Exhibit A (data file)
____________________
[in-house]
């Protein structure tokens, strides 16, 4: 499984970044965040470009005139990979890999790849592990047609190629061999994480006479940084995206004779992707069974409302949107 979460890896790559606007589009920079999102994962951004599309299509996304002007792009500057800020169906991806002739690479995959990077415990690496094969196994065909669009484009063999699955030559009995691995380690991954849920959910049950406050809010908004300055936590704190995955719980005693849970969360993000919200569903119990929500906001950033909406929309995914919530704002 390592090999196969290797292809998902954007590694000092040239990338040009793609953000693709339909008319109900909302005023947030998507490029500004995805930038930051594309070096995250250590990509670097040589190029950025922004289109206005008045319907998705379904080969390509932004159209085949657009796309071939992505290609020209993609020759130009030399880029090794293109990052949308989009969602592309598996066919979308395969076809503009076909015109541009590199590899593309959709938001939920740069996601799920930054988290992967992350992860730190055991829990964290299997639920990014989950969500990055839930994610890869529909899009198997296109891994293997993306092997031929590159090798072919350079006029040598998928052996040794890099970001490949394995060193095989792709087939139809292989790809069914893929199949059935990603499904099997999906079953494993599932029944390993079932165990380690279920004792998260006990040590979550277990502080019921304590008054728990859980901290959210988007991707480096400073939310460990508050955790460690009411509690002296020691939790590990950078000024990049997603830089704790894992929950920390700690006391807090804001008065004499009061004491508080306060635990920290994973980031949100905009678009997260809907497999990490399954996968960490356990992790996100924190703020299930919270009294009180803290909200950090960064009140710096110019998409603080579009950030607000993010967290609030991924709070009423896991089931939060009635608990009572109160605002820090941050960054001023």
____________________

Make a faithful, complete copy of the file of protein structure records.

[in-house]
């Protein structure tokens, strides 16, 4: 499984970044965040470009005139990979890999790849592990047609190629061999994480006479940084995206004779992707069974409302949107 979460890896790559606007589009920079999102994962951004599309299509996304002007792009500057800020169906991806002739690479995959990077415990690496094969196994065909669009484009063999699955030559009995691995380690991954849920959910049950406050809010908004300055936590704190995955719980005693849970969360993000919200569903119990929500906001950033909406929309995914919530704002 390592090999196969290797292809998902954007590694000092040239990338040009793609953000693709339909008319109900909302005023947030998507490029500004995805930038930051594309070096995250250590990509670097040589190029950025922004289109206005008045319907998705379904080969390509932004159209085949657009796309071939992505290609020209993609020759130009030399880029090794293109990052949308989009969602592309598996066919979308395969076809503009076909015109541009590199590899593309959709938001939920740069996601799920930054988290992967992350992860730190055991829990964290299997639920990014989950969500990055839930994610890869529909899009198997296109891994293997993306092997031929590159090798072919350079006029040598998928052996040794890099970001490949394995060193095989792709087939139809292989790809069914893929199949059935990603499904099997999906079953494993599932029944390993079932165990380690279920004792998260006990040590979550277990502080019921304590008054728990859980901290959210988007991707480096400073939310460990508050955790460690009411509690002296020691939790590990950078000024990049997603830089704790894992929950920390700690006391807090804001008065004499009061004491508080306060635990920290994973980031949100905009678009997260809907497999990490399954996968960490356990992790996100924190703020299930919270009294009180803290909200950090960064009140710096110019998409603080579009950030607000993010967290609030991924709070009423896991089931939060009635608990009572109160605002820090941050960054001023």